The Supreme Court can’t escape the 2020 presidential race and is already


With the midterm elections — and 2024 presidential rumors — serving as a backdrop, the Supreme Court will start a new term next month and take up a voting rights case that could fundamentally change the landscape of election law by turning a dispute over gerrymandering and congressional districts into one that could hypothetically change the way American elections are decided.

Voting rights groups fear that the case could lead to the ability of rogue state legislators to act unchecked when it comes to rules concerning federal elections such as the drawing of district lines, early voting rules and voter ID requirements. And a group of chief judges from around the country are worried as well.

“This case could unsettle almost every aspect of federal election administration,” Allison Riggs, chief counsel for voting rights for the Southern Coalition for Social Justice, said in an interview.

John Eastman, the lawyer who served as a key architect of the push to overturn election results for Trump, has filed a sweeping amicus brief asking the justices to adopt the legal theory that lay mostly dormant until after the 2020 election. Lawyers for the Republican National Committee scaled back on some of Eastman’s arguments, but they, too, want the justices to adopt a version of the theory.

Began as a gerrymandering dispute

On the surface, Moore v. Harper presents a redistricting dispute out of North Carolina involving a lower court decision that invalidated the state’s congressional map. The court struck the map — calling it an illegal partisan gerrymander — and replaced it with a court-drawn map that was more favorable to Democrats.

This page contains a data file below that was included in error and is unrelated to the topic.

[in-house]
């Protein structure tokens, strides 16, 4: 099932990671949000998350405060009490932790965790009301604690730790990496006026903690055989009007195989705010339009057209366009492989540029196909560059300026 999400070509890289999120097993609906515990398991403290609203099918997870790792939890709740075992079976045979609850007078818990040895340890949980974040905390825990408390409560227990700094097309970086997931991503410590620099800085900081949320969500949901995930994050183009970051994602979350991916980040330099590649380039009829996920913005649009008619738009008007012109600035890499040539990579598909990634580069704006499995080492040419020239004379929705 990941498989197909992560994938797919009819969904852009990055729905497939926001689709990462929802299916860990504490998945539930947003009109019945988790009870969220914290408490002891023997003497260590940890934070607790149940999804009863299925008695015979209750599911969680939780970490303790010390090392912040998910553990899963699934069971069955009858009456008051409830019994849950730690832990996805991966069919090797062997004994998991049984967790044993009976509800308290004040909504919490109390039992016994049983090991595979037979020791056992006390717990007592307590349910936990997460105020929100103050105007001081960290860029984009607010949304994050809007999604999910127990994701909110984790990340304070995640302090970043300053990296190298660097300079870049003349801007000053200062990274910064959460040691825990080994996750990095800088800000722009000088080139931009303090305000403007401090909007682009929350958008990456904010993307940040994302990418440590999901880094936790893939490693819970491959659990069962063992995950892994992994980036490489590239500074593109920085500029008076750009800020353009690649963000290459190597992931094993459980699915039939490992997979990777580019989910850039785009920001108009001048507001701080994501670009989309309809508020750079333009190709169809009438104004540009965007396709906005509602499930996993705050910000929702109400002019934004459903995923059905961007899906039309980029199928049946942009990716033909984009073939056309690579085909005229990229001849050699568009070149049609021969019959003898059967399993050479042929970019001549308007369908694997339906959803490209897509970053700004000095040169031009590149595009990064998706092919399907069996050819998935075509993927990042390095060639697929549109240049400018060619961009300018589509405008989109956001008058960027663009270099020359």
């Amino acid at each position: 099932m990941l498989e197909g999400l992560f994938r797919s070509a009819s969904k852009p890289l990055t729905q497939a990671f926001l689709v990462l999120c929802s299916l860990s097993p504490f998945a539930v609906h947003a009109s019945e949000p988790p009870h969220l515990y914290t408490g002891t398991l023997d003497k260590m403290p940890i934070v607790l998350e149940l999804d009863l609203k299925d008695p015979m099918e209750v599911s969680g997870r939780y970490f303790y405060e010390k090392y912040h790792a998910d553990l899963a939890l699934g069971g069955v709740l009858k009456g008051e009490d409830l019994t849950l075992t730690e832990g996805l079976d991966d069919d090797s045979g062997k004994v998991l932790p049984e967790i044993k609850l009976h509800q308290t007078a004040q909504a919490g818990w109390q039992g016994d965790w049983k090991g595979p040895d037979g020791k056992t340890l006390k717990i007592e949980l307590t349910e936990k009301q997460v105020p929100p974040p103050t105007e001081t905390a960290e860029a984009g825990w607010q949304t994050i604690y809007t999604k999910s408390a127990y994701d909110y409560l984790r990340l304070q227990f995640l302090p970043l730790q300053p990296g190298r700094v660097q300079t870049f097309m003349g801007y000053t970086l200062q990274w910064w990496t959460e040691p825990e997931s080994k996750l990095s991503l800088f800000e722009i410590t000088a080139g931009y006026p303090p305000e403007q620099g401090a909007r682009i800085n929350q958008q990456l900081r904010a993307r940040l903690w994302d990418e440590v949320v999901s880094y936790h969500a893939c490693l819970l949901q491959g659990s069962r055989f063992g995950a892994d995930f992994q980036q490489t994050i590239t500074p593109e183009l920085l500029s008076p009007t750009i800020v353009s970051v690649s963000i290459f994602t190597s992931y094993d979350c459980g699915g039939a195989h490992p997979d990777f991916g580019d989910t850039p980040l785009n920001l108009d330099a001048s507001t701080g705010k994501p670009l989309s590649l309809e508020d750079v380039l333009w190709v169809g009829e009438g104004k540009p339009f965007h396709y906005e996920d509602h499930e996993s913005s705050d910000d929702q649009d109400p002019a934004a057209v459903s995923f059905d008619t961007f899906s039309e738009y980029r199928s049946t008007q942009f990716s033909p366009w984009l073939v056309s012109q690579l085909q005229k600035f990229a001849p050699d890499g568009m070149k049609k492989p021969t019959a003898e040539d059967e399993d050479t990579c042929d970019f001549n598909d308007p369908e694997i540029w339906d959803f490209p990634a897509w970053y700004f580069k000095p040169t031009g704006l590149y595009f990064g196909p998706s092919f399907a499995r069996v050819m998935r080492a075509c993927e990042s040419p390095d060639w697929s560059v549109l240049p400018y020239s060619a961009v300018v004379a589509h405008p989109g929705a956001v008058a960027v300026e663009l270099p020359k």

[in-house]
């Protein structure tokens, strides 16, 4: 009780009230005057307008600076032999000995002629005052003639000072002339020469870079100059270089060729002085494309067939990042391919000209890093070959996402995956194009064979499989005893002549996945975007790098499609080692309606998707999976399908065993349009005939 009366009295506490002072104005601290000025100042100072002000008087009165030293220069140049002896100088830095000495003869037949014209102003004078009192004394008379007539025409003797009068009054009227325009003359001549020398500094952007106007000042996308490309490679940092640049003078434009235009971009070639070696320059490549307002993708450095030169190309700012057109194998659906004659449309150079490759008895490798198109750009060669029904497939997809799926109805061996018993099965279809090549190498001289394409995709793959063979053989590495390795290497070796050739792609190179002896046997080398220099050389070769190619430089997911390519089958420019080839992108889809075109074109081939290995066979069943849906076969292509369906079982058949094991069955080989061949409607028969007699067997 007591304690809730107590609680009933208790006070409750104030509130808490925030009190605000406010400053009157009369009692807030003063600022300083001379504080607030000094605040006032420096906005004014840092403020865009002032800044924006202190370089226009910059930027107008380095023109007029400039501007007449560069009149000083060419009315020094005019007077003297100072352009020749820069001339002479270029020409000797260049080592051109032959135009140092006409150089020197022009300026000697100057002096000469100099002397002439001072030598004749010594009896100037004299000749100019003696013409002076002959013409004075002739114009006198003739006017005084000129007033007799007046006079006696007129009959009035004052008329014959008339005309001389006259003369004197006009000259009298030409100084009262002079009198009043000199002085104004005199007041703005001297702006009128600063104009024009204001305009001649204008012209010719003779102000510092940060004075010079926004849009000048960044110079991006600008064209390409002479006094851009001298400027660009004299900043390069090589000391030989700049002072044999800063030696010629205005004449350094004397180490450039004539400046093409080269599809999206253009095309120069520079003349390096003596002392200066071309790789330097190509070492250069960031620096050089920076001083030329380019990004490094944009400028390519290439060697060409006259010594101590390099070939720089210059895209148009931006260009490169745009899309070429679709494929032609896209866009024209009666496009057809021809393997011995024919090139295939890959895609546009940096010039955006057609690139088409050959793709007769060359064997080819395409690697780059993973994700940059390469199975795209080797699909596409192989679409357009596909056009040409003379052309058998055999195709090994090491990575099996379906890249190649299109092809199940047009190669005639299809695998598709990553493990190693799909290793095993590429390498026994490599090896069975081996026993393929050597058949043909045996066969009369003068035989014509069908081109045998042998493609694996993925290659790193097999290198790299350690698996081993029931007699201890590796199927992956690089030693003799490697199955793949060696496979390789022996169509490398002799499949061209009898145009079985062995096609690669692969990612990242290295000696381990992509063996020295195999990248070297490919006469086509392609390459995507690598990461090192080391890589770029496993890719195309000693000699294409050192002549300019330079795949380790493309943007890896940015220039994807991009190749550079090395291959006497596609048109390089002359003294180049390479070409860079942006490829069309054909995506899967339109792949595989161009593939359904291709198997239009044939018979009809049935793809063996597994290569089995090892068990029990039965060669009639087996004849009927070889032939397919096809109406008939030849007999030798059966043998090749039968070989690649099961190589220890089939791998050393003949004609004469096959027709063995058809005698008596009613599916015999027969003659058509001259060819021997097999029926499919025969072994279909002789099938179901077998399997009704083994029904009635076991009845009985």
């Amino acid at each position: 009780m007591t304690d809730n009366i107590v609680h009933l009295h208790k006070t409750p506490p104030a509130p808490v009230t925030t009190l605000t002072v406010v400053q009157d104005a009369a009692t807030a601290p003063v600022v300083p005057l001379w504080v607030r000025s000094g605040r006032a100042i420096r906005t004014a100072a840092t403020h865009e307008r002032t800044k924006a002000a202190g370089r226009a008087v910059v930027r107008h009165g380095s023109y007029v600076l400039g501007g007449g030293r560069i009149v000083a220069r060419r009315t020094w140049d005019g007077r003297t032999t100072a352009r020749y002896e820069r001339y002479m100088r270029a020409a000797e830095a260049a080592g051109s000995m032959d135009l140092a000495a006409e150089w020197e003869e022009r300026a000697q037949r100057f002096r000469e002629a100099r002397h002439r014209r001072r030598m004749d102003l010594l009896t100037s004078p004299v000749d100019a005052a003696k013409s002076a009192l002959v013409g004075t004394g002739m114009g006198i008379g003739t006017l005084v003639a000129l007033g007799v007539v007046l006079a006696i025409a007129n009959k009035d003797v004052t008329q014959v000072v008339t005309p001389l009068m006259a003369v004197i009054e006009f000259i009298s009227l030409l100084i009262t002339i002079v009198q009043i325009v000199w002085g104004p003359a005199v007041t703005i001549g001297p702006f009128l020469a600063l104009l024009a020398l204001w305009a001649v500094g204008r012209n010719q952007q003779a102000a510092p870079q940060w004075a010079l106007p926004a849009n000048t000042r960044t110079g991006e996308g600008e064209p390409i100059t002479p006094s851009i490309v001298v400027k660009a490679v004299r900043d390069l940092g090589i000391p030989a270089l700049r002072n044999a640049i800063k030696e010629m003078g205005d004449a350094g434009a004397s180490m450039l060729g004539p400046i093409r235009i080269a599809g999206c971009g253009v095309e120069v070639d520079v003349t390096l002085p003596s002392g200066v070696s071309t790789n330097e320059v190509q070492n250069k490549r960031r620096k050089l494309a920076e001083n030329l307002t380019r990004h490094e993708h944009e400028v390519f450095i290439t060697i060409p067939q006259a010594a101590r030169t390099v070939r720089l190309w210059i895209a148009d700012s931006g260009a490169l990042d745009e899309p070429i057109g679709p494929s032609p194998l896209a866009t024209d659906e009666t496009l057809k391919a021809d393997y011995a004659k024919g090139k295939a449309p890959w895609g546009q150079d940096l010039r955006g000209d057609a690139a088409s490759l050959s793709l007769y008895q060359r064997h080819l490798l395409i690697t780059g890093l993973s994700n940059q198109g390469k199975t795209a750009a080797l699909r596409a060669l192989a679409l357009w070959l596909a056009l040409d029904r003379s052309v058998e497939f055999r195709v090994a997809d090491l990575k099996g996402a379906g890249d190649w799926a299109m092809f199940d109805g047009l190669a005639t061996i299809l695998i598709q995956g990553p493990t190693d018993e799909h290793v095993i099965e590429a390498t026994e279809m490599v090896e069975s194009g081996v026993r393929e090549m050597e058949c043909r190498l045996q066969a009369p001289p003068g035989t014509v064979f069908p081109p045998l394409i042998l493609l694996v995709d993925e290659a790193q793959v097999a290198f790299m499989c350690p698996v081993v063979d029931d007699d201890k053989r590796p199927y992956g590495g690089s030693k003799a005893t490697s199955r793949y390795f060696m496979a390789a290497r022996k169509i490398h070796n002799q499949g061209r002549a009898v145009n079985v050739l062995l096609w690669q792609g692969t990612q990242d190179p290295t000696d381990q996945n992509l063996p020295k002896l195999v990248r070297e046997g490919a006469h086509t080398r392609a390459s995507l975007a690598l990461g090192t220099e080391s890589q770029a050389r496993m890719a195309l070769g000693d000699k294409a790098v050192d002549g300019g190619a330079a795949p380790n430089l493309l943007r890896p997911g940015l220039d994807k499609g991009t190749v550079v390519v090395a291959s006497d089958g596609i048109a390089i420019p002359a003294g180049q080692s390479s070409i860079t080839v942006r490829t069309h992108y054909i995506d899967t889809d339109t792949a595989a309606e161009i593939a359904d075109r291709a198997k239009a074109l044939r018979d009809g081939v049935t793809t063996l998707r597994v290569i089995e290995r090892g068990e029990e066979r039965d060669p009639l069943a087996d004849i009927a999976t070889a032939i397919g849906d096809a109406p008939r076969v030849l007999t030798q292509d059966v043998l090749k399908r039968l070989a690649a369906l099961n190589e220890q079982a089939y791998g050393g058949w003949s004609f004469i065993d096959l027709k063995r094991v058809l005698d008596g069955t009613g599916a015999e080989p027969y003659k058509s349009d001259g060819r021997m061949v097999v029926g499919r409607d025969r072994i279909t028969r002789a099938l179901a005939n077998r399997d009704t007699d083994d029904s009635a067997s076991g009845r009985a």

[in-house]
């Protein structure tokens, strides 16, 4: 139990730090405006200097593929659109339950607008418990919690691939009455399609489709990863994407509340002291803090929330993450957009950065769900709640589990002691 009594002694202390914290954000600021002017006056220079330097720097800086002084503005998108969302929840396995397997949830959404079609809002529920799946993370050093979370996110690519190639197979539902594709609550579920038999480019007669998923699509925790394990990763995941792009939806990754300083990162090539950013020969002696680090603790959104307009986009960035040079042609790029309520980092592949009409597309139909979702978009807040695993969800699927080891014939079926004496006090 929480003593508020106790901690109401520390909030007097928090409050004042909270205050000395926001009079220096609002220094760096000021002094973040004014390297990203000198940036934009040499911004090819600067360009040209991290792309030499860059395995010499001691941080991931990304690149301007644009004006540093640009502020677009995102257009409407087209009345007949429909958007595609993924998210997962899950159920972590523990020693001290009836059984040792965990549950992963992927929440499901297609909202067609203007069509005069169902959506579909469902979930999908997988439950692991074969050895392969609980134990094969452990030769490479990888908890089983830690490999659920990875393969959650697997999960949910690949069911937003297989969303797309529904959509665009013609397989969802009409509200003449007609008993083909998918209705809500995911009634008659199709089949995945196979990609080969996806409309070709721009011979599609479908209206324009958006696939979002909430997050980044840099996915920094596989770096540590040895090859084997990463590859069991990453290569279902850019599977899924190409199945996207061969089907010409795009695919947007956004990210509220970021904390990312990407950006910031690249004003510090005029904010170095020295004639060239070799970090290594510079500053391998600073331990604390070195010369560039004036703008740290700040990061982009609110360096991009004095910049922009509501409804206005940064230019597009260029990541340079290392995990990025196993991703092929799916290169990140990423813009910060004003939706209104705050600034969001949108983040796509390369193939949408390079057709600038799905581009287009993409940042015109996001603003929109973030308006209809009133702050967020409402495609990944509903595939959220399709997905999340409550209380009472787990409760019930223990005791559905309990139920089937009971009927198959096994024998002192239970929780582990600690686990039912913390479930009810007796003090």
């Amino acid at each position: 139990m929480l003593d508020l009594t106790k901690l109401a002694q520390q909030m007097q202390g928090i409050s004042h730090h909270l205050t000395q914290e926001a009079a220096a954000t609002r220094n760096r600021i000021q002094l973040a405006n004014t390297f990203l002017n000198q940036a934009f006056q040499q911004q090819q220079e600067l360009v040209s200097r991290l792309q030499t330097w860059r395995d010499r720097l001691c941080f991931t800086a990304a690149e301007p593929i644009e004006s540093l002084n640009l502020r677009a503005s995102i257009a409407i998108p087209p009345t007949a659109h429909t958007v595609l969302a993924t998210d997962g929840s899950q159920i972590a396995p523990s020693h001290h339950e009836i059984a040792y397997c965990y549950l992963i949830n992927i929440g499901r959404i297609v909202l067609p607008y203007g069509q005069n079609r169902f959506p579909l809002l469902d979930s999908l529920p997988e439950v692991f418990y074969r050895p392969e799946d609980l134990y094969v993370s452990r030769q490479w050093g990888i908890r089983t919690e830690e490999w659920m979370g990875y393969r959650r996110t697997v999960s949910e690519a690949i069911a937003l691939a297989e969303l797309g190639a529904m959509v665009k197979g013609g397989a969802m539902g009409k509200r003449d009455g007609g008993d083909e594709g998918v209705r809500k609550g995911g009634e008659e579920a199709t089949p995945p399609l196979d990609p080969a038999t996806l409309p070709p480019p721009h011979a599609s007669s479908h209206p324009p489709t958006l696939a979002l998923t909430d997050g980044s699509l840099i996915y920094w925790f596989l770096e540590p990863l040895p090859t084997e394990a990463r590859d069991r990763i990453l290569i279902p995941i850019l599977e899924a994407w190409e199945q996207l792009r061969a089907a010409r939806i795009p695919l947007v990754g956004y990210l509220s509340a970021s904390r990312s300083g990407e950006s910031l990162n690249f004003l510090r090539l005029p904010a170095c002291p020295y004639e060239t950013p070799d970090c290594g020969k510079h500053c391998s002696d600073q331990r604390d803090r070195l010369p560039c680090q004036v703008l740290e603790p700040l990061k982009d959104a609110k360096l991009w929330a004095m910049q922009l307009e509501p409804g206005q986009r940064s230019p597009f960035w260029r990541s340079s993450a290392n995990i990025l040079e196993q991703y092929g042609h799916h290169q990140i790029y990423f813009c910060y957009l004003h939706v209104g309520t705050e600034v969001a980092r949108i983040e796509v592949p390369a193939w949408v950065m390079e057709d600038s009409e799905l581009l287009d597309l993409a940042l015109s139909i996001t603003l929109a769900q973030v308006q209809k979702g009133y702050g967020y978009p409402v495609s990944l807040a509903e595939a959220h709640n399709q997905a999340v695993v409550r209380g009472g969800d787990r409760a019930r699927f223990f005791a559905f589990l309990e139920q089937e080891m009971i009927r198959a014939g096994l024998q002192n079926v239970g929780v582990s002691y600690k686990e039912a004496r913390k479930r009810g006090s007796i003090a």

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Republican legislators from North Carolina are asking the justices to reverse the lower court and adopt a legal theory called the independent state legislature doctrine. They point to the Elections Clause of the Constitution that provides that rules governing the “manner of elections” must be prescribed in each state legislature.

Under the theory, state legislatures should be able to set rules in federal elections without being held in check by state constitutions either through interpretation by state courts or by the functioning of commissions created under state constitutional reforms.

Traditionally, legislatures have set ground rules for conducting an election, but have not acted alone or with the final word. Processes set in place have been subject to intervention by election administrators and state courts.

But the strictest reading of the independent state legislature theory says that state courts, when it comes to federal elections, must stay out.

The majority of the North Carolina state Supreme Court, in ruling against the lawmakers, said that legislators do not have unlimited power to draw electoral maps. The state court acknowledged that redistricting is primarily delegated to the legislature but said it must be performed in “conformity with the State Constitution.”

The Republican lawmakers appealed to the US Supreme Court, arguing in court papers that the “text of the Constitution directly answers the question presented in this case.” The Elections Clause provides “unambiguous language” concerning the…



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